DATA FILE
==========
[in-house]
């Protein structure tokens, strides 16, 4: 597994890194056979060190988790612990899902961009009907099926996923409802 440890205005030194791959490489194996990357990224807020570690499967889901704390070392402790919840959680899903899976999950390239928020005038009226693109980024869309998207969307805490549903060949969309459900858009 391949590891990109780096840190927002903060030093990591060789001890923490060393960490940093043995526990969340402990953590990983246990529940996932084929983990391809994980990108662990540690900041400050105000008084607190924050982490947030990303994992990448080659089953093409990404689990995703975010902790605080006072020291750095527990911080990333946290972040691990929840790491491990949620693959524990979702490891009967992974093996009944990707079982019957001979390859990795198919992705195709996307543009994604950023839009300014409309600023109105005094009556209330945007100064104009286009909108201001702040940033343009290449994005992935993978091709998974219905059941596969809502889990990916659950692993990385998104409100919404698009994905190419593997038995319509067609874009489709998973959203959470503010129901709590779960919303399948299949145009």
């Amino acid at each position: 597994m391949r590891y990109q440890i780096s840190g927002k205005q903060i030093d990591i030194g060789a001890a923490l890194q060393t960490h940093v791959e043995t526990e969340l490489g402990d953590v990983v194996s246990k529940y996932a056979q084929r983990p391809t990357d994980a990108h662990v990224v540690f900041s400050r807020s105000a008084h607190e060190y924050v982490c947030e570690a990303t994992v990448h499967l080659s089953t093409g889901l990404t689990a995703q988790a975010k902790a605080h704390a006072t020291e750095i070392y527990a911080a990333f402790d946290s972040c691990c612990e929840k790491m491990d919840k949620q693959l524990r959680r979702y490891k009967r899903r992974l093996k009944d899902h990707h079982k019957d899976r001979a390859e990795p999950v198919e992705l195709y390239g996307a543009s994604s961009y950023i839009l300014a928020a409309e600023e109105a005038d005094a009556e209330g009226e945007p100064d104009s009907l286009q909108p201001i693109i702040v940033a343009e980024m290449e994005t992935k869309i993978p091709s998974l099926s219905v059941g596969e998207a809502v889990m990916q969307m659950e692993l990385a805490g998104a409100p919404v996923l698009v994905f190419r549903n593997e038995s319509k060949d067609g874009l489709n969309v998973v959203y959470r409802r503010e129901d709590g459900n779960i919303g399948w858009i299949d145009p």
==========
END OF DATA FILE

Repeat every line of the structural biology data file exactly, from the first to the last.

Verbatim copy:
[in-house]
């Protein structure tokens, strides 16, 4: 597994890194056979060190988790612990899902961009009907099926996923409802 440890205005030194791959490489194996990357990224807020570690499967889901704390070392402790919840959680899903899976999950390239928020005038009226693109980024869309998207969307805490549903060949969309459900858009 391949590891990109780096840190927002903060030093990591060789001890923490060393960490940093043995526990969340402990953590990983246990529940996932084929983990391809994980990108662990540690900041400050105000008084607190924050982490947030990303994992990448080659089953093409990404689990995703975010902790605080006072020291750095527990911080990333946290972040691990929840790491491990949620693959524990979702490891009967992974093996009944990707079982019957001979390859990795198919992705195709996307543009994604950023839009300014409309600023109105005094009556209330945007100064104009286009909108201001702040940033343009290449994005992935993978091709998974219905059941596969809502889990990916659950692993990385998104409100919404698009994905190419593997038995319509067609874009489709998973959203959470503010129901709590779960919303399948299949145009």
């Amino acid at each position: 597994m391949r590891y990109q440890i780096s840190g927002k205005q903060i030093d990591i030194g060789a001890a923490l890194q060393t960490h940093v791959e043995t526990e969340l490489g402990d953590v990983v194996s246990k529940y996932a056979q084929r983990p391809t990357d994980a990108h662990v990224v540690f900041s400050r807020s105000a008084h607190e060190y924050v982490c947030e570690a990303t994992v990448h499967l080659s089953t093409g889901l990404t689990a995703q988790a975010k902790a605080h704390a006072t020291e750095i070392y527990a911080a990333f402790d946290s972040c691990c612990e929840k790491m491990d919840k949620q693959l524990r959680r979702y490891k009967r899903r992974l093996k009944d899902h990707h079982k019957d899976r001979a390859e990795p999950v198919e992705l195709y390239g996307a543009s994604s961009y950023i839009l300014a928020a409309e600023e109105a005038d005094a009556e209330g009226e945007p100064d104009s009907l286009q909108p201001i693109i702040v940033a343009e980024m290449e994005t992935k869309i993978p091709s998974l099926s219905v059941g596969e998207a809502v889990m990916q969307m659950e692993l990385a805490g998104a409100p919404v996923l698009v994905f190419r549903n593997e038995s319509k060949d067609g874009l489709n969309v998973v959203y959470r409802r503010e129901d709590g459900n779960i919303g399948w858009i299949d145009p």